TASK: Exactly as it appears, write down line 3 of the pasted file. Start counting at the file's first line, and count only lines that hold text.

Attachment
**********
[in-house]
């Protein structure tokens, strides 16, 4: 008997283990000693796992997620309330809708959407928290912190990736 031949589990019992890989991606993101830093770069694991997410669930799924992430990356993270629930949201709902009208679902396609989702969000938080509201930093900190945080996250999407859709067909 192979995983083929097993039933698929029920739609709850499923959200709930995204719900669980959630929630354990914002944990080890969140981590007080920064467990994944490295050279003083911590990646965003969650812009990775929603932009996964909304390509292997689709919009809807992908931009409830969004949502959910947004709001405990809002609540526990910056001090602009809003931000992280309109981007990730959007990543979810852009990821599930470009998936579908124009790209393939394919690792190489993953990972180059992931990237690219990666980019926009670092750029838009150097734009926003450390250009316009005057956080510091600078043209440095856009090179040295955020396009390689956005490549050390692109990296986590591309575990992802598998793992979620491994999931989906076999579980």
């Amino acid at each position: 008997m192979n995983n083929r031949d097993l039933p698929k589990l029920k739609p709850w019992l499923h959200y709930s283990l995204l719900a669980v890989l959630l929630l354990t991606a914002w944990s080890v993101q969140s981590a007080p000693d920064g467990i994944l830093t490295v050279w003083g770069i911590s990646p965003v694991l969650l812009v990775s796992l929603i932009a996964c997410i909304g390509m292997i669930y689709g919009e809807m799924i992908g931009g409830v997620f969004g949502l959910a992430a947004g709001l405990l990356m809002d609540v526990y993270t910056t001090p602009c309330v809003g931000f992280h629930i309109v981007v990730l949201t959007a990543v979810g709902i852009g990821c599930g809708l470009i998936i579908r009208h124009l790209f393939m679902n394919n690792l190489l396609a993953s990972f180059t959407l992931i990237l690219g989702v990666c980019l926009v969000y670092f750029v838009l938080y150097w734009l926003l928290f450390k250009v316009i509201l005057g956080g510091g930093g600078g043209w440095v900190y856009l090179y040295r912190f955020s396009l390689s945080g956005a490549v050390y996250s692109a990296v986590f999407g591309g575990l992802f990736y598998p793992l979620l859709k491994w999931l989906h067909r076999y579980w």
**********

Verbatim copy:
């Amino acid at each position: 008997m192979n995983n083929r031949d097993l039933p698929k589990l029920k739609p709850w019992l499923h959200y709930s283990l995204l719900a669980v890989l959630l929630l354990t991606a914002w944990s080890v993101q969140s981590a007080p000693d920064g467990i994944l830093t490295v050279w003083g770069i911590s990646p965003v694991l969650l812009v990775s796992l929603i932009a996964c997410i909304g390509m292997i669930y689709g919009e809807m799924i992908g931009g409830v997620f969004g949502l959910a992430a947004g709001l405990l990356m809002d609540v526990y993270t910056t001090p602009c309330v809003g931000f992280h629930i309109v981007v990730l949201t959007a990543v979810g709902i852009g990821c599930g809708l470009i998936i579908r009208h124009l790209f393939m679902n394919n690792l190489l396609a993953s990972f180059t959407l992931i990237l690219g989702v990666c980019l926009v969000y670092f750029v838009l938080y150097w734009l926003l928290f450390k250009v316009i509201l005057g956080g510091g930093g600078g043209w440095v900190y856009l090179y040295r912190f955020s396009l390689s945080g956005a490549v050390y996250s692109a990296v986590f999407g591309g575990l992802f990736y598998p793992l979620l859709k491994w999931l989906h067909r076999y579980w």